Commercial spacecraft speeds toward space station

May 22, 2012 By MARCIA DUNN , AP Aerospace Writer
The Falcon 9 SpaceX rocket is seen during a time exsposure as it lifts off from space launch complex 40 at the Cape Canaveral Air Force Station in Cape Canaveral, Fla., early Tuesday, May 22, 2012. This launch marks the first time, a private company sends its own rocket to deliver supplies to the International Space Station.(AP Photo/John Raoux)

(AP) -- Opening a new, entrepreneurial era in spaceflight, a ship built by a billionaire businessman sped toward the International Space Station with a load of groceries and other supplies Tuesday after a spectacular middle-of-the-night blastoff.

The of the Falcon 9 rocket and its unmanned Dragon capsule marked the first time a commercial spacecraft has been sent to the orbiting outpost.

Tracing a fiery arc across the , the rocket lifted off just before 4 a.m. and smoothly boosted the capsule into orbit. The capsule is expected to rendezvous with the space station within days, delivering a half-ton of provisions for its six crew members.

It is considered just a - in fact, the capsule was packed with only nonessential items, in case something went disastrously wrong - but if all goes well with this mission and others like it, commercial spaceships could be carrying to and from the space station in three to five years.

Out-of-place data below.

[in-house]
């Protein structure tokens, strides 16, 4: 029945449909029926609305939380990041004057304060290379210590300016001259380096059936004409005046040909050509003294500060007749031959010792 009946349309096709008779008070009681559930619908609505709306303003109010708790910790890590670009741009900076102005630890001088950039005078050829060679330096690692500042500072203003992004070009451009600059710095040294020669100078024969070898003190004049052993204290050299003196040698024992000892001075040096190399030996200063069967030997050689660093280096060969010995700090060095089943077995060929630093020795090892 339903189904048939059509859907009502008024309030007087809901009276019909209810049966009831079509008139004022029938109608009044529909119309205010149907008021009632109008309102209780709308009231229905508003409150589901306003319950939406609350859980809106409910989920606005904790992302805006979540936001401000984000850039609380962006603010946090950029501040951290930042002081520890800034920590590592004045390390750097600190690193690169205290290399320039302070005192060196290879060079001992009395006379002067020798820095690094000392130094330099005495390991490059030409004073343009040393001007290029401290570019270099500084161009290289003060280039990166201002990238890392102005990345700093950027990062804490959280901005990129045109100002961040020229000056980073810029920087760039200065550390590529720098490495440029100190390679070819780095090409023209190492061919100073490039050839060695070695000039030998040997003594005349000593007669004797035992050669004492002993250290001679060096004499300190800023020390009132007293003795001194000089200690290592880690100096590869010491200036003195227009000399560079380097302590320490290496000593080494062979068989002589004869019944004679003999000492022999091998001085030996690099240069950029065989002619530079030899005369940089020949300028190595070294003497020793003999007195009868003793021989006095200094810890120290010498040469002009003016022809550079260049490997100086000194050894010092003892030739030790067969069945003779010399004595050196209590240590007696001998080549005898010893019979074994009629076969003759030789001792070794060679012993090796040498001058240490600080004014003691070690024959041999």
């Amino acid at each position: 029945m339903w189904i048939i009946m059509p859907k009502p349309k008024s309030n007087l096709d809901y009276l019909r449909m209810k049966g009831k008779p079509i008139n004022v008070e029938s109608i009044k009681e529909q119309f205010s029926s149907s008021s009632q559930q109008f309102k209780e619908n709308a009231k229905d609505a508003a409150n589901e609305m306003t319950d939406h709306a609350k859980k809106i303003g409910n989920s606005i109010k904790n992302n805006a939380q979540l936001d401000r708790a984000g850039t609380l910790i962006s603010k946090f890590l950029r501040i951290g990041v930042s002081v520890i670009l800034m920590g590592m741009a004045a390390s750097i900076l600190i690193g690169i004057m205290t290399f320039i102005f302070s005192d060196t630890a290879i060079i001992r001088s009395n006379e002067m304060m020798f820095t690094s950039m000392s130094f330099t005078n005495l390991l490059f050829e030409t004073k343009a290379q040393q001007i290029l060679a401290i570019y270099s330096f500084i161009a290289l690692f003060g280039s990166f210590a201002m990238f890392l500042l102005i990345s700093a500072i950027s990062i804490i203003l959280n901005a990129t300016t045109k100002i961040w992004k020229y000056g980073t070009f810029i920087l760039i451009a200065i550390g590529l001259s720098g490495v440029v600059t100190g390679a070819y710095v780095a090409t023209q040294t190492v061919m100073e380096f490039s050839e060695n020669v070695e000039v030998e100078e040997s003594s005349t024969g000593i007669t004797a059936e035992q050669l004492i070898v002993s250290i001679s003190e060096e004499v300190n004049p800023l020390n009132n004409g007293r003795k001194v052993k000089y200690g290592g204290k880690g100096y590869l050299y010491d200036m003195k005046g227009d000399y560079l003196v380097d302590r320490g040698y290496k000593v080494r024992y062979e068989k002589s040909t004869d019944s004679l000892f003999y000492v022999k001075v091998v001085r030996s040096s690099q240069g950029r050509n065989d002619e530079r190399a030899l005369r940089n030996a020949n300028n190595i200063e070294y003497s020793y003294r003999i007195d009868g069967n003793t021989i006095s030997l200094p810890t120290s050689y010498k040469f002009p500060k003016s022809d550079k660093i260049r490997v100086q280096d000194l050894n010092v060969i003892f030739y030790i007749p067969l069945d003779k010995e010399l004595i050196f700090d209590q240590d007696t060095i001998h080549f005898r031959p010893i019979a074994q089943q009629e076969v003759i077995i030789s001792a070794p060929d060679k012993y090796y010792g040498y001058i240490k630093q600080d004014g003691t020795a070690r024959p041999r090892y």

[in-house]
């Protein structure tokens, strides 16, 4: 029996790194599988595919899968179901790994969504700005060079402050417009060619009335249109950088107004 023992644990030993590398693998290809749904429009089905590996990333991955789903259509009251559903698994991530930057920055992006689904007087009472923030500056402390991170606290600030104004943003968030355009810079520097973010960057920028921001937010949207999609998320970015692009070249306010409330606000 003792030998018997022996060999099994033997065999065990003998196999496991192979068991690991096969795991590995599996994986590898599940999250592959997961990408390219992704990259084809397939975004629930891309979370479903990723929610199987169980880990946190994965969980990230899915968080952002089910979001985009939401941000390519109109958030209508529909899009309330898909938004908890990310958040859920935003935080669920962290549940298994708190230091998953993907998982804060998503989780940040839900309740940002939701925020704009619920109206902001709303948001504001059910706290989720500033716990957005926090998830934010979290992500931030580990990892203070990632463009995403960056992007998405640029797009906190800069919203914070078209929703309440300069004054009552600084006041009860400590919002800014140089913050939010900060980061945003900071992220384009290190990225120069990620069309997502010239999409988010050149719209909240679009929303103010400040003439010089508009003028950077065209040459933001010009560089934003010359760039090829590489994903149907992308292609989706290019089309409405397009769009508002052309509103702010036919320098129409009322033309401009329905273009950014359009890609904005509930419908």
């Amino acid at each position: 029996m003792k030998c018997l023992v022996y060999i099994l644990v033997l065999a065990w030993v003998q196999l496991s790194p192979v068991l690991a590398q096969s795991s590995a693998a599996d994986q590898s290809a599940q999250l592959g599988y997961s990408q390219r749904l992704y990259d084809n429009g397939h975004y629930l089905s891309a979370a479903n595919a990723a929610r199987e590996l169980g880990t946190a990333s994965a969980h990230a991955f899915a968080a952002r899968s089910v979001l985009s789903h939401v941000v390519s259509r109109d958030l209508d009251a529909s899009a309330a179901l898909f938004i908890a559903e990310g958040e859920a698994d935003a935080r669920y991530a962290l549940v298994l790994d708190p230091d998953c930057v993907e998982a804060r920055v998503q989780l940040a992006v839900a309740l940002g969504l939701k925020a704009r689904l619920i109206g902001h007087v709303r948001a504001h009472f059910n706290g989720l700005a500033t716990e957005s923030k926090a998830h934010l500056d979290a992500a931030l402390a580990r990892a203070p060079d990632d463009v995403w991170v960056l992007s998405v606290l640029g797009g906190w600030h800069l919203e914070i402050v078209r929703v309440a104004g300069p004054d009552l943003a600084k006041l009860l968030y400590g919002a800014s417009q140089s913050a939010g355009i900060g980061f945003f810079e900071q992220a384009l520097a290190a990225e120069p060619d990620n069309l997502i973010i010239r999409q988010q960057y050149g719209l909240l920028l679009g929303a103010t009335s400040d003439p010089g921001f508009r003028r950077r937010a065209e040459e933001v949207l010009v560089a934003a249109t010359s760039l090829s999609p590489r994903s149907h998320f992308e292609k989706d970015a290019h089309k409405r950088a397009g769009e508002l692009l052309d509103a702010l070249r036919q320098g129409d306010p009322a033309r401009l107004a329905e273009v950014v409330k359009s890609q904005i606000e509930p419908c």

"Falcon flew perfectly!!" entrepreneur Elon Musk, founder of the SpaceX company, said via Twitter. "Feels like a giant weight just came off my back."

Musk later told reporters: "For us, it's like winning the Super Bowl."

Up to now, flights to the space station were something only major governments had done.

The White House offered congratulations.

"Every launch into space is a thrilling event, but this one is especially exciting," said John Holdren, President Barack Obama's chief . "This expanded role for the private sector will free up more of NASA's resources to do what does best - tackle the most demanding in space, including those of beyond low-Earth orbit."

NASA is looking to the private sector to take over flights to the space station now that the has been retired. Several U.S. companies are vying for the opportunity.

"The significance of this day cannot be overstated," said a beaming Charles Bolden. "It's a great day for America. It's actually a great day for the world because there are people who thought that we had gone away, and today says, `No, we're not going away at all.'"

Flight controllers applauded when the Dragon reached orbit nine minutes into the flight. Then they embraced once the solar panels on the craft popped open. Many of the SpaceX controllers wore untucked T-shirts, jeans or shorts, a stark contrast to NASA's suit-and-tie shuttle crowd.

A previous launch attempt, on Saturday, was aborted with a half-second left in the countdown because of a bad valve in one of Falcon's nine engines.

Another important test comes Thursday when the Dragon draws close to the space station. It will undergo practice maneuvers from more than a mile out. If all goes well, docking will occur on Friday. Musk will preside from the company's Mission Control in Hawthorne, Calif.